interchange install hc-sr04 -a nano -p /dev/tty.wchserial1410

Install the HC-SR04 backpack firmware to an arduino nano on port /dev/tty.wchserial1410 however change the default I2C address to 0x65 instead. (Ensure configuration mode on the arduino is set).

interchange install hc-sr04 -a nano -p /dev/tty.wchserial1410 -i 0x65

Install StandardFirmata on an arduino Uno at port /dev/tty.usbmodem1230

interchange install StandardFirmata -a uno -p /dev/tty.usbmodem1230

Install the HC-SR04 custom firmata on an arduino Uno at port /dev/tty.usbmodem1230

interchange install hc-sr04 -a uno -p /dev/tty.usbmodem1230 --firmata

Install a custom firmata (in this case for the mbot) onto an arduino from a git repository and not from the interchange directory (good for testing in development) on port /dev/tty.wchserial1560

interchange install git+ -p /dev/tty.wchserial1560 -a uno --firmata

Install a named custom firmata (in this case the mbot Bluetooth firmata) onto an arduino from git repo on port /dev/tty.wchserial1560 - note the use of --firmata [name] here.

interchange install git+ -p /dev/tty.wchserial1560 -a uno --firmata bluetooth

Install the HC-SR04 backpack code on an arduino nano from a named branch on a git repo (very handy for testing when you're in dev) on port /dev/tty.wchserial1560

interchange install git+ -p /dev/tty.wchserial1560 -a nano

Read the details of a backpack firmware on /dev/tty.usbmodem1130 to see what is on it.

interchange read -p /dev/tty.usbmodem1130

Building your own interchange package.

If you want to build your own interchange package you can get more information in the developer guide.


If you are interesting in contibuting, please read the dev getting started guide.

Additional documentation:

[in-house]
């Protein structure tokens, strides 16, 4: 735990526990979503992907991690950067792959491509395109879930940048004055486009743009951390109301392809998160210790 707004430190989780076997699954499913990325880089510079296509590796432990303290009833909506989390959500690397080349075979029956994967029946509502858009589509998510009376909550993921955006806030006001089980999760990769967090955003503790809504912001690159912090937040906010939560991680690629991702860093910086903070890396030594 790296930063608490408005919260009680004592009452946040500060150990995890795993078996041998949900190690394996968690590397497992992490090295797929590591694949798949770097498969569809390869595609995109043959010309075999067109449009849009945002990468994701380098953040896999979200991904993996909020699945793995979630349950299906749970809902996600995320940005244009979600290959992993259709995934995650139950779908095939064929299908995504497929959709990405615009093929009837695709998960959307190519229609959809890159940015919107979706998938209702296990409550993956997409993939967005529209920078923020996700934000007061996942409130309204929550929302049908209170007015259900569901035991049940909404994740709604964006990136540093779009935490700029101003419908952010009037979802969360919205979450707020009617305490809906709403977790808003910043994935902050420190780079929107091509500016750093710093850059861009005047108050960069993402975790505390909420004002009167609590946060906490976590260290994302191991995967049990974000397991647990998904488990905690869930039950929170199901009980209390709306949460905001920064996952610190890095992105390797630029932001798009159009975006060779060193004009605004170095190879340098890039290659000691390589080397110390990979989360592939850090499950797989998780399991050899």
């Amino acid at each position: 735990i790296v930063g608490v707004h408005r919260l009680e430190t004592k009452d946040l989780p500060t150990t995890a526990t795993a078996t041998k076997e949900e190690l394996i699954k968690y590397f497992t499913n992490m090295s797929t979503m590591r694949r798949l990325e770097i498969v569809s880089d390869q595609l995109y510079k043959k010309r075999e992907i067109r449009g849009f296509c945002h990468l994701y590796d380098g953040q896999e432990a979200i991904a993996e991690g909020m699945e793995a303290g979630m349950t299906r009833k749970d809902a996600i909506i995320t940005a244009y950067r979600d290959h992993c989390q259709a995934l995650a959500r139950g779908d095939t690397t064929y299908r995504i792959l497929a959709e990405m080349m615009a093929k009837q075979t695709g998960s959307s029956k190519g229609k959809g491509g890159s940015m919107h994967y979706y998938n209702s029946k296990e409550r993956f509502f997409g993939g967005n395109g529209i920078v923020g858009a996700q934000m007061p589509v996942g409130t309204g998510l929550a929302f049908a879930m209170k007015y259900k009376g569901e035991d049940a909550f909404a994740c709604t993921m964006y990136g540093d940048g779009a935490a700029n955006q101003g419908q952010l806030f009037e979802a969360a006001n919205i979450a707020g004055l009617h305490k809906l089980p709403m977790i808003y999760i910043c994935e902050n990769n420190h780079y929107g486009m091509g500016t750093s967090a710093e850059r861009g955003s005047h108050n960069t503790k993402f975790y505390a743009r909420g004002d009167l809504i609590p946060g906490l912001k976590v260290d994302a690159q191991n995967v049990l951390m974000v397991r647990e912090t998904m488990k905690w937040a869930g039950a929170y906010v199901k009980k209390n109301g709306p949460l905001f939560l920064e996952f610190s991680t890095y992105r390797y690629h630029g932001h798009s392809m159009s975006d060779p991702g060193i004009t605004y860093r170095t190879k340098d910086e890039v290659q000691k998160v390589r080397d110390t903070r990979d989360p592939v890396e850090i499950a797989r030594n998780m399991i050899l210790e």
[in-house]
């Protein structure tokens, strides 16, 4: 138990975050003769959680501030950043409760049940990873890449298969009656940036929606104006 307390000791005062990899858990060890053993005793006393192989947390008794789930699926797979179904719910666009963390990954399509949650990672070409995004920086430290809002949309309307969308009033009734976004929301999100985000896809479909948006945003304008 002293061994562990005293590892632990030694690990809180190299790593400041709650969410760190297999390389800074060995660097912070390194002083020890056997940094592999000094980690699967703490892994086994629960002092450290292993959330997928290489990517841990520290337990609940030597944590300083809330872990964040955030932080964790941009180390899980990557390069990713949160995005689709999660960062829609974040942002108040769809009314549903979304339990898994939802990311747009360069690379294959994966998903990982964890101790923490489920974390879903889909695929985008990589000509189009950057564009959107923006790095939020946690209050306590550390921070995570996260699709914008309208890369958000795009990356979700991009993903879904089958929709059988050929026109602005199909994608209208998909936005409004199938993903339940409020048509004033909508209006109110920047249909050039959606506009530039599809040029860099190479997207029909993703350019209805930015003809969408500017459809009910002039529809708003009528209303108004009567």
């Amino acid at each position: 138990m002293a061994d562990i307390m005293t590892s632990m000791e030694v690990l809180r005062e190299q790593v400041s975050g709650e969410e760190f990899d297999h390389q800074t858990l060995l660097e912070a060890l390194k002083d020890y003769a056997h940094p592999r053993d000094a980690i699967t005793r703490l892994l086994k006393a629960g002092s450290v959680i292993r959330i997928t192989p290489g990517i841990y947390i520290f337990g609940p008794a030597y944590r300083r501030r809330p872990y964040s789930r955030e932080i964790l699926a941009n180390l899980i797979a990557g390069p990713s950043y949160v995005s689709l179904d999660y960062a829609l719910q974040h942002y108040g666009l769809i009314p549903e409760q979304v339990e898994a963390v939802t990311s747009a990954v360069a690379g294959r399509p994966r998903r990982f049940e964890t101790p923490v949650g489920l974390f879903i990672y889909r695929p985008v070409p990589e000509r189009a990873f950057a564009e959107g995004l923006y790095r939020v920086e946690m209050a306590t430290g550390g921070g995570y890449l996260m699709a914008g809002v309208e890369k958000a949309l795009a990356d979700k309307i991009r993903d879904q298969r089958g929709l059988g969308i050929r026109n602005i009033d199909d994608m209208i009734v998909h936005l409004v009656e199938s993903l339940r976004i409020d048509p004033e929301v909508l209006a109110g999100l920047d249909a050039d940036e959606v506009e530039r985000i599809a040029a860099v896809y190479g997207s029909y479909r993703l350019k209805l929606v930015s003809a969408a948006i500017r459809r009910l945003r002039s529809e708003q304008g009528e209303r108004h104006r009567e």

Interchange was born of an idea that came out of RobotsConf 2014 that started with a discussion about how to incorporate NeoPixel support into Firmata and Johnny-Five. Adding custom additions to firmata created numerous problems, not just with the bloat that it would cause in firmata but additionally the support requirements it would impose on other IO Plugins as any custom instructions would then need to be supported as well.

The end solution was to instead create a custom NodeBots "board", in the style of a "BackPack" (as used by AdaFruit & others in the hardware space) that would act as a bridge between "dumb" devices such as ultrasonic sensors, neopixels and touch screens that would then expose these components as I2C devices. In this way, any nodebots capable board that can talk I2C (just about all of them) would be able to work with these components, not just those running firmata.

As the project has developed, it was determined that being able to use it to eliminate the need for Arduino for beginners was also useful and would use the same mechanism.

This project would not have seen light were it not for the following people:

  • Rick Waldron - believing this was a good approach and supporting the exploration of the idea to augment Johnny Five.
  • Suz Hinton - for the excellent avrgirl which provided considerable heavy lifting on the flashing side of things.
  • Derek Wheelden - for tuning the experience of the way Interchange has worked to make it more usable.
  • Andy Gelme, Luis Montes - for pushing me on backpacks and keep me moving.